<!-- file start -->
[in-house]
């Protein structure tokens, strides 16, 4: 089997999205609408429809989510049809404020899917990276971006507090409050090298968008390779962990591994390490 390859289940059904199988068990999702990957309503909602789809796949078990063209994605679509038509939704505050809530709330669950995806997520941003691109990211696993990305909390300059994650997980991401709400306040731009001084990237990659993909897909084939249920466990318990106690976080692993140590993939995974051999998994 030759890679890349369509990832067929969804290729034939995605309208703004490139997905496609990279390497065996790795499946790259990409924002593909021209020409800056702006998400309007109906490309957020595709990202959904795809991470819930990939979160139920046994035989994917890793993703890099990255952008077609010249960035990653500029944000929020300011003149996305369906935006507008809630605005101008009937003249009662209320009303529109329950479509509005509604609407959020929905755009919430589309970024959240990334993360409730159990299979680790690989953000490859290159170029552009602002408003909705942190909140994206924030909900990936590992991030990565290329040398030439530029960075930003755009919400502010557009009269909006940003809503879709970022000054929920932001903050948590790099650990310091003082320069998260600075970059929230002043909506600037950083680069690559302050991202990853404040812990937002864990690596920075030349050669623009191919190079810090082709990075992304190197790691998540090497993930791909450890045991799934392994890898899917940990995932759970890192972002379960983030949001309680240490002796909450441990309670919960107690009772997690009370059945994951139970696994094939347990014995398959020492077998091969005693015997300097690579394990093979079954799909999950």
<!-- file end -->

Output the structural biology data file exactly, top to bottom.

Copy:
[in-house]
């Protein structure tokens, strides 16, 4: 089997999205609408429809989510049809404020899917990276971006507090409050090298968008390779962990591994390490 390859289940059904199988068990999702990957309503909602789809796949078990063209994605679509038509939704505050809530709330669950995806997520941003691109990211696993990305909390300059994650997980991401709400306040731009001084990237990659993909897909084939249920466990318990106690976080692993140590993939995974051999998994 030759890679890349369509990832067929969804290729034939995605309208703004490139997905496609990279390497065996790795499946790259990409924002593909021209020409800056702006998400309007109906490309957020595709990202959904795809991470819930990939979160139920046994035989994917890793993703890099990255952008077609010249960035990653500029944000929020300011003149996305369906935006507008809630605005101008009937003249009662209320009303529109329950479509509005509604609407959020929905755009919430589309970024959240990334993360409730159990299979680790690989953000490859290159170029552009602002408003909705942190909140994206924030909900990936590992991030990565290329040398030439530029960075930003755009919400502010557009009269909006940003809503879709970022000054929920932001903050948590790099650990310091003082320069998260600075970059929230002043909506600037950083680069690559302050991202990853404040812990937002864990690596920075030349050669623009191919190079810090082709990075992304190197790691998540090497993930791909450890045991799934392994890898899917940990995932759970890192972002379960983030949001309680240490002796909450441990309670919960107690009772997690009370059945994951139970696994094939347990014995398959020492077998091969005693015997300097690579394990093979079954799909999950």